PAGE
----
A new study of 35,000 US patients, one of the largest of its kind, suggests while the risk of total hip implant failure is low, it is slightly higher in women than in men. It has prompted calls for studies to investigate which types of implants are more likely to succeed in women than men.

Maria C.S. Inacio, of the Southern California Permanente Medical Group, San Diego, and colleagues write about their findings in the 18 February online first issue of JAMA Internal Medicine.

They show of patients undergoing total hip replacement, women were 29% more likely to need repeat surgery within the first three years than men.

This figure was independent of other factors such as risk factors already present in the patient, the surgeon who performed the procedure, or the hospital.

Every year, around 400,000 Americans undergo total or partial hip replacement to regain lost mobility and ease the pain caused by injury or arthritis.

In the background section of their study, Inacio and colleagues note that total hip arthroplasty (THA), more commonly known as total hip replacement, is performed more often in women than in men.

Researchers have studied sex-specific risk factors in other major surgical procedures, and it is important to do the same for THA, because of the anatomical differences between men and women, say the authors.

For their study, they looked at data on 35,140 THA procedures performed at 46 hospitals. The patients, whose average age was nearly 66, and of whom 57.5% were women, had been followed for a median of three years, and had been enrolled in a total joint replacement registry between 2001 and 2010.

When they analyzed the data they found, “at the median follow-up of 3.0 years women have a higher risk of all-cause (HR [hazard ratio], 1.29) and aseptic (HR, 1.32) revision but not septic revision (HR, 1.17)”.

Overall, 97.4% of implants survived to the five year follow-up mark but there was a significant difference between men and women.

Hip implant failure is rare, but when it does fail, the problem is usually infection (septis), or other non-infection (asepsis) reason such as broken bones, instability, or the joint has worked itself loose and dislocates.

After adjusting for potential influencers, the researchers found that women were more 29% more likely to need revision surgery due to all causes, 32% more likely for aseptic revision and 17% more likely for septic revision.

When they looked at the types of procedure, the researchers found that a higher proportion of women than men received the smaller, 28 mm femoral heads (28.2% versus 13.1%).

And a higher proportion of women (60.6%) received metal on highly cross-linked polyethylene-bearing surfaces than men (53.7%).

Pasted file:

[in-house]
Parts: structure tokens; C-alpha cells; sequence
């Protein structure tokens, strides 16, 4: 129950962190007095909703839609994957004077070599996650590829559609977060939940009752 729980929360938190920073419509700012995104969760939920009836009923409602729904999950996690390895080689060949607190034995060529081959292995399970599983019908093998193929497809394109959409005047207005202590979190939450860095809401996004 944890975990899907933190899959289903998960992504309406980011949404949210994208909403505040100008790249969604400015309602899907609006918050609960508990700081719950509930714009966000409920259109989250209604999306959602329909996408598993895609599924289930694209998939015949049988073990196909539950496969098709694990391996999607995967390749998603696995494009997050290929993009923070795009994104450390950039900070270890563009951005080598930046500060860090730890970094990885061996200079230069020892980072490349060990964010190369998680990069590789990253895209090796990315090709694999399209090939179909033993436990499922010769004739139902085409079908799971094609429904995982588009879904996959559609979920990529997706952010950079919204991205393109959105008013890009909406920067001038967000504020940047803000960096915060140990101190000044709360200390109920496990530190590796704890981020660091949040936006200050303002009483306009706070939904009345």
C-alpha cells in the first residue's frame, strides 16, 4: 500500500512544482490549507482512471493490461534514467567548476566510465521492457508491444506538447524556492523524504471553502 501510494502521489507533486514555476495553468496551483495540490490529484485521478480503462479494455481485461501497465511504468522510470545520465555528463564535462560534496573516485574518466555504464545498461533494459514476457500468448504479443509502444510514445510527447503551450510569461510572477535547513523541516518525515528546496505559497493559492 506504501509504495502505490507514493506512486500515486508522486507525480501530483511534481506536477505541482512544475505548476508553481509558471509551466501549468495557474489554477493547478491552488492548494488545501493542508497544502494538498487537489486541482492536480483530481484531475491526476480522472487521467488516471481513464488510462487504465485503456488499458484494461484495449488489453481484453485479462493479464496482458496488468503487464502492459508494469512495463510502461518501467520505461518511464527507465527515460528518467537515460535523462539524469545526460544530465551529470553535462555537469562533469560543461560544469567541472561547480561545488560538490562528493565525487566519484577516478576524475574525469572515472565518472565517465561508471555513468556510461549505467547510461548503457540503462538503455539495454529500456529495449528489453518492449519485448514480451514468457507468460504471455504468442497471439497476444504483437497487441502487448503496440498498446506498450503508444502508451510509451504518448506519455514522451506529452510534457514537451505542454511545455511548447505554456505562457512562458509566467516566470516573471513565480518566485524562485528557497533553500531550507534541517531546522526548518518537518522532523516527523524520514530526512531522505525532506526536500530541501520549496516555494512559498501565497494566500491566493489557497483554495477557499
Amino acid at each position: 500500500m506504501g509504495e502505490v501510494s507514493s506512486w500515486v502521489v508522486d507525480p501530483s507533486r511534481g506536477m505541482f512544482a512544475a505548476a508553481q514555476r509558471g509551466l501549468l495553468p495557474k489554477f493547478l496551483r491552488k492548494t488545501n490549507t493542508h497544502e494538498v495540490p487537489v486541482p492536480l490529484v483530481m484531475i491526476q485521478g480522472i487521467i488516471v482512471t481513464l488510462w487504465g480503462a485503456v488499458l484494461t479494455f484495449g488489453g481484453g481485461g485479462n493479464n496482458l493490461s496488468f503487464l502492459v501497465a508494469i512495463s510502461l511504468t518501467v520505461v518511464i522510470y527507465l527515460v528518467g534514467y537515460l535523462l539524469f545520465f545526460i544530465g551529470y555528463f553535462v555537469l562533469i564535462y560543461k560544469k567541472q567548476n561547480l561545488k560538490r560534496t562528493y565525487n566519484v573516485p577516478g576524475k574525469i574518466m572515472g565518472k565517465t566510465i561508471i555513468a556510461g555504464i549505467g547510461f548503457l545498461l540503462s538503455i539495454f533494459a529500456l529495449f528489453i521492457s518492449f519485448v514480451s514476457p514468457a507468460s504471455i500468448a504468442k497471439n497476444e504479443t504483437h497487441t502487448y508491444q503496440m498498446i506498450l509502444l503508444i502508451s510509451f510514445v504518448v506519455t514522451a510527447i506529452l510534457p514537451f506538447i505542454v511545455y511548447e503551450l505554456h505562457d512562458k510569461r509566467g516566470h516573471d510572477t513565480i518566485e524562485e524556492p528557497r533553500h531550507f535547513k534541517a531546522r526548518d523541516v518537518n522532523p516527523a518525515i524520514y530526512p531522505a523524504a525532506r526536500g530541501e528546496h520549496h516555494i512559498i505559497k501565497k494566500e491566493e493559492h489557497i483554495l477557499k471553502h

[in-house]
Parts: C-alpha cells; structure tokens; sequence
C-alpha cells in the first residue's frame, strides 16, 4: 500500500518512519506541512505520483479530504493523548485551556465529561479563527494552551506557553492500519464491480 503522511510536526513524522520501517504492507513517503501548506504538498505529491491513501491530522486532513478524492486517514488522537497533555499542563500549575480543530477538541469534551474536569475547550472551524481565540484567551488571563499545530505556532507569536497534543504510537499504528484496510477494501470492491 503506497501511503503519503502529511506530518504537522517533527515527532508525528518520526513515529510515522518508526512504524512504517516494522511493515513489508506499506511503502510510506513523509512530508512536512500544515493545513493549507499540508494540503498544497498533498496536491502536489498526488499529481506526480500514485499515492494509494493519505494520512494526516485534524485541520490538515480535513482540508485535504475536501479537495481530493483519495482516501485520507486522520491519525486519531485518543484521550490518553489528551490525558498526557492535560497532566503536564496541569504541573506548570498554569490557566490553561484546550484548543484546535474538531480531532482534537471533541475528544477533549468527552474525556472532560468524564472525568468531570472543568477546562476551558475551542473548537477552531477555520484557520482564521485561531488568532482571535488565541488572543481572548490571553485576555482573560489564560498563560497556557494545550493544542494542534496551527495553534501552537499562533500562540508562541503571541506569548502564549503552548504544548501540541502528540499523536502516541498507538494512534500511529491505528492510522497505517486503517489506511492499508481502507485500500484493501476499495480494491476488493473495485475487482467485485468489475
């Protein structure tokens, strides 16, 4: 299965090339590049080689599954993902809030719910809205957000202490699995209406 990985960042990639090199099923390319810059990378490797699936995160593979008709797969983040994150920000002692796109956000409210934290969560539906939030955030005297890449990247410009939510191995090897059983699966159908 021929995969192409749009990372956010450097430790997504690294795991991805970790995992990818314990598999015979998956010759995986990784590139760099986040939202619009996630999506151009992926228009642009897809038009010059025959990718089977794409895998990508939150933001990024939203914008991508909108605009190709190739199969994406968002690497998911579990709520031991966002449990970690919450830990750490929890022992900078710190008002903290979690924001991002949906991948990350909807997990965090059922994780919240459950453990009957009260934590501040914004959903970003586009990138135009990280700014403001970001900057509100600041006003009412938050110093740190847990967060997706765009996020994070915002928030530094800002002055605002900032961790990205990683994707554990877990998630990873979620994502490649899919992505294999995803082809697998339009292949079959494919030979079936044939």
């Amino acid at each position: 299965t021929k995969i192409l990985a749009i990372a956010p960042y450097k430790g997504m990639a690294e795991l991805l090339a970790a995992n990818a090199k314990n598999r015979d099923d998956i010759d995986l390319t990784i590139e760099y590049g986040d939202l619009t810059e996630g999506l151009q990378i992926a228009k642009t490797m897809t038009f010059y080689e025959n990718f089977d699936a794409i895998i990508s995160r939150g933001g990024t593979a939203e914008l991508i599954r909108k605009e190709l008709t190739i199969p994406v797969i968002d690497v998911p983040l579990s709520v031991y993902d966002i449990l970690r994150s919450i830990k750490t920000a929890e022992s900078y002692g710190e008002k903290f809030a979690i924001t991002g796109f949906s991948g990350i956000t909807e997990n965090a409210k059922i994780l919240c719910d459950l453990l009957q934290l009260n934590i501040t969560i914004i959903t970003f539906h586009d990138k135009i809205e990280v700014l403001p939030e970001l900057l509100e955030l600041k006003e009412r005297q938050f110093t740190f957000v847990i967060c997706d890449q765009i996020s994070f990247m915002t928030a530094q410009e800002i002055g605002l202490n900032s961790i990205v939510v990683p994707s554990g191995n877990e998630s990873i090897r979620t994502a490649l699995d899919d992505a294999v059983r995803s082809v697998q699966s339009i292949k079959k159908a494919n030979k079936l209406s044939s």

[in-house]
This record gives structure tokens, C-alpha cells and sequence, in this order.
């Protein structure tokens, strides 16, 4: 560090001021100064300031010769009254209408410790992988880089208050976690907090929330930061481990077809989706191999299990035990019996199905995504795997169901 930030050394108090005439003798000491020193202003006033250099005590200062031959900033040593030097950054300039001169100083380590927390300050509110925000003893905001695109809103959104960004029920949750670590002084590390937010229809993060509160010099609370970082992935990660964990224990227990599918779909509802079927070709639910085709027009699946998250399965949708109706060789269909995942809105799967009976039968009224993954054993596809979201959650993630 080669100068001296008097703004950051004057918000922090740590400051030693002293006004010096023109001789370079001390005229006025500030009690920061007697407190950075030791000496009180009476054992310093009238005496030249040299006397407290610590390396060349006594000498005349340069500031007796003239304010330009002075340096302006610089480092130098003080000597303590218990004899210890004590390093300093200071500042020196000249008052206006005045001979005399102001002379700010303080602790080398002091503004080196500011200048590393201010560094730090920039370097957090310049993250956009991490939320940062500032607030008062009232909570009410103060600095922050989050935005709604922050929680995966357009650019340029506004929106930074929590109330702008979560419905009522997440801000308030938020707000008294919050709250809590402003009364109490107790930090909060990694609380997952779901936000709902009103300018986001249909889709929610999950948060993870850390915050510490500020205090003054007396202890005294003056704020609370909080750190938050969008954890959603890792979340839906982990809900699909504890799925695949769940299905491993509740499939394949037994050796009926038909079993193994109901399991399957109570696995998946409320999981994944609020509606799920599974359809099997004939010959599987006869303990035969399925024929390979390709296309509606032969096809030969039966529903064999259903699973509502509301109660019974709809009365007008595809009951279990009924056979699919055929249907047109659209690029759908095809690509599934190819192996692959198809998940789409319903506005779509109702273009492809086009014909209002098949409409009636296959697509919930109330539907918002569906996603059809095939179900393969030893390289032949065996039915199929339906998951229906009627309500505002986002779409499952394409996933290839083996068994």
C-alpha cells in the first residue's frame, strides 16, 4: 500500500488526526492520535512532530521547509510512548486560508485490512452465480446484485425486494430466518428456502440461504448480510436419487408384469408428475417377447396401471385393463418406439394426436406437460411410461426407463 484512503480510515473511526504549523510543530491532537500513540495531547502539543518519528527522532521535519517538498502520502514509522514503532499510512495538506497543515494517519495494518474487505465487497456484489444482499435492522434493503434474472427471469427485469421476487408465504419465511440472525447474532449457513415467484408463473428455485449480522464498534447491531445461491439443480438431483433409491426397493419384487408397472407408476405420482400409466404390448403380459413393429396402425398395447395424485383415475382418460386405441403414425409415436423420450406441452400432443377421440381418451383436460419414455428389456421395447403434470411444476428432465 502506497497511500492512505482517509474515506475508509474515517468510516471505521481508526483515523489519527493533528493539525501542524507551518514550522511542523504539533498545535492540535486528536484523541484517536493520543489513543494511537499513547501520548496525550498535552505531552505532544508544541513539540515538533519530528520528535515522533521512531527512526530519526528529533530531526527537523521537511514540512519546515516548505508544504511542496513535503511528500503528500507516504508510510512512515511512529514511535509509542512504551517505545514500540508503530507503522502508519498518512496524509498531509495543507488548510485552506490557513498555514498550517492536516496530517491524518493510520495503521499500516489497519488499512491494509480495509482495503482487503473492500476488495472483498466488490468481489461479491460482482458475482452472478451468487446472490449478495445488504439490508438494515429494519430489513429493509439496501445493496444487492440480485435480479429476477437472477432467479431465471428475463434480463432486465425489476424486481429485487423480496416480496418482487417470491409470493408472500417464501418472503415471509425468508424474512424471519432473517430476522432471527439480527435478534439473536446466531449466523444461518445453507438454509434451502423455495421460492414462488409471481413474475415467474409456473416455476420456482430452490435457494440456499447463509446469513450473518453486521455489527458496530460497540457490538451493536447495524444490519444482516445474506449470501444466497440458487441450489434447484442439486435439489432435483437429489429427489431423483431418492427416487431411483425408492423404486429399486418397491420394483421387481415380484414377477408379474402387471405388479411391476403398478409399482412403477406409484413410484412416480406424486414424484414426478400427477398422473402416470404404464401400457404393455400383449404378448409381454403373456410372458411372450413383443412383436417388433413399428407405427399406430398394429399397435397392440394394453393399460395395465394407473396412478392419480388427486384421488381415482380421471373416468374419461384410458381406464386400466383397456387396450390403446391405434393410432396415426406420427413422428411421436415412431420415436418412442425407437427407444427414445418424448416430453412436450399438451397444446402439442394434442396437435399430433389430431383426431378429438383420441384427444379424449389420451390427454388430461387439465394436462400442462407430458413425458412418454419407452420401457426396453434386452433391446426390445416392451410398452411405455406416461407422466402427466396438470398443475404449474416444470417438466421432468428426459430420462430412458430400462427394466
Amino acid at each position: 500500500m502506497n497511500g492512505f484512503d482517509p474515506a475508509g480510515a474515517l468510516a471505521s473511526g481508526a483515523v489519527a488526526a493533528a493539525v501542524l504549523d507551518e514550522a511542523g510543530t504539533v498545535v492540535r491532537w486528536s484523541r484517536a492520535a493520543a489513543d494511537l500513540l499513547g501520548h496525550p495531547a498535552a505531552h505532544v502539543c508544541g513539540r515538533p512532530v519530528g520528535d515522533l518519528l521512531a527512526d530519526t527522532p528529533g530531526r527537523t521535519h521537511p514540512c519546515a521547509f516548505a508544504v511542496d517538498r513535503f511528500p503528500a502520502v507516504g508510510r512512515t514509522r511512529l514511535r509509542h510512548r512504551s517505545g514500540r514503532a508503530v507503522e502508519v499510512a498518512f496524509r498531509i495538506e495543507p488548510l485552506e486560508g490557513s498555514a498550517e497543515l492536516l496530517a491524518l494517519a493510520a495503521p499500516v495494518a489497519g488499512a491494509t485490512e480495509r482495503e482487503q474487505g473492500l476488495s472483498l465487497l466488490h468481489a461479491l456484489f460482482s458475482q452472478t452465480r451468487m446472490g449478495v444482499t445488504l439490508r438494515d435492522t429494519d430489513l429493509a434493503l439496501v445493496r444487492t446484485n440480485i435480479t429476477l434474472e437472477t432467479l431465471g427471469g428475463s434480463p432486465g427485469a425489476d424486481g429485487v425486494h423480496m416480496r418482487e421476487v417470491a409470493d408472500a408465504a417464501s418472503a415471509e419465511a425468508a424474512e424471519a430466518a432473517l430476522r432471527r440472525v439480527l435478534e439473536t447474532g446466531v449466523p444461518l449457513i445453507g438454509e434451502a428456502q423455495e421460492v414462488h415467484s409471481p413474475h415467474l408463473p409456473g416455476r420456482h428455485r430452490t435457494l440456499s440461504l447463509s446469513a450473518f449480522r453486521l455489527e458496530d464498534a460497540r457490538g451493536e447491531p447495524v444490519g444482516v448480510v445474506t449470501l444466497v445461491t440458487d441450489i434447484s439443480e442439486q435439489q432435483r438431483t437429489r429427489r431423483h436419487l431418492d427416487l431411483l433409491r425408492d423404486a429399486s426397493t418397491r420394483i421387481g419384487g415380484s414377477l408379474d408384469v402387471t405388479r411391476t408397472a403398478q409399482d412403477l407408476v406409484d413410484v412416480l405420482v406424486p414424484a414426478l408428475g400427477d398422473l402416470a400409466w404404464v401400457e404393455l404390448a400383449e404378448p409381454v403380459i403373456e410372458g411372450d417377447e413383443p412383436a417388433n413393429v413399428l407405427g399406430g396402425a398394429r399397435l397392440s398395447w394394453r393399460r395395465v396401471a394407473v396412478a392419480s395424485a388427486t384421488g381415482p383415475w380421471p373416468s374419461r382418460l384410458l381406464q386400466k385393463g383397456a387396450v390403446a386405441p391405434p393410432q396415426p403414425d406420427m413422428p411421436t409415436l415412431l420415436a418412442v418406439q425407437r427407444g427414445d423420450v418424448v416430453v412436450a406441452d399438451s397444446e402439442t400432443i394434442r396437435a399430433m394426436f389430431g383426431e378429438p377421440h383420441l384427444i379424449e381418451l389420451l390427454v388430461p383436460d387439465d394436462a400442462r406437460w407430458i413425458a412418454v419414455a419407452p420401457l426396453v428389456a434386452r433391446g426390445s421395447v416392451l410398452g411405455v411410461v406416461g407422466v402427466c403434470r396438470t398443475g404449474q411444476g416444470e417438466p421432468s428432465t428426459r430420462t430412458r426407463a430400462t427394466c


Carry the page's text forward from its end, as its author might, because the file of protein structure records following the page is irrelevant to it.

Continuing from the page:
A higher proportion of men received 36 mm or larger femoral heads (55.4% vs 32.8%), and metal on metal-bearing surfaces (19.4% percent vs 9.6%).

The authors conclude that sex differences play a role in implant failure after total hip arthroplasty (THA), and this could be important for designing new types of hip replacements and helping make the right choice for patients.

In an accompanying commentary, Diana Zuckerman, of the National Research Center for Women & Families, Washington, DC, says it is important for orthopedics to have this kind of research because men and women’s bodies are different.

She describes the study as an “important first step” in understanding these differences for THA revision rates.

However, she notes that the “the relatively small number of revisions and large number of potentially confounding variables in these short-term data make it challenging to use these data to help reduce the likelihood of revision surgery”.

“Longer follow-up is necessary for hip implants,” she notes, suggesting that:

“What is urgently needed is long-term comparative effectiveness research based on larger sample sizes, indicating which THA devices are less likely to fail in women and in men, with subgroup analyses based on age and other key patient traits, as well as key surgeon and hospital factors.”

“Such data would enable patients and their physicians to choose the hip devices and surgical techniques that are most likely to be successful for a longer period,” she adds.

Funds from the Center for Devices and Radiological Health at the US Food and Drug Administration helped finance the study.

Earlier this month, researchers writing in the online issue of JAMA Internal Medicine described how they used “secret shopper” techniques to uncover huge variations in the price of hip replacements in hospitals across the US..

Written by Catharine Paddock PhD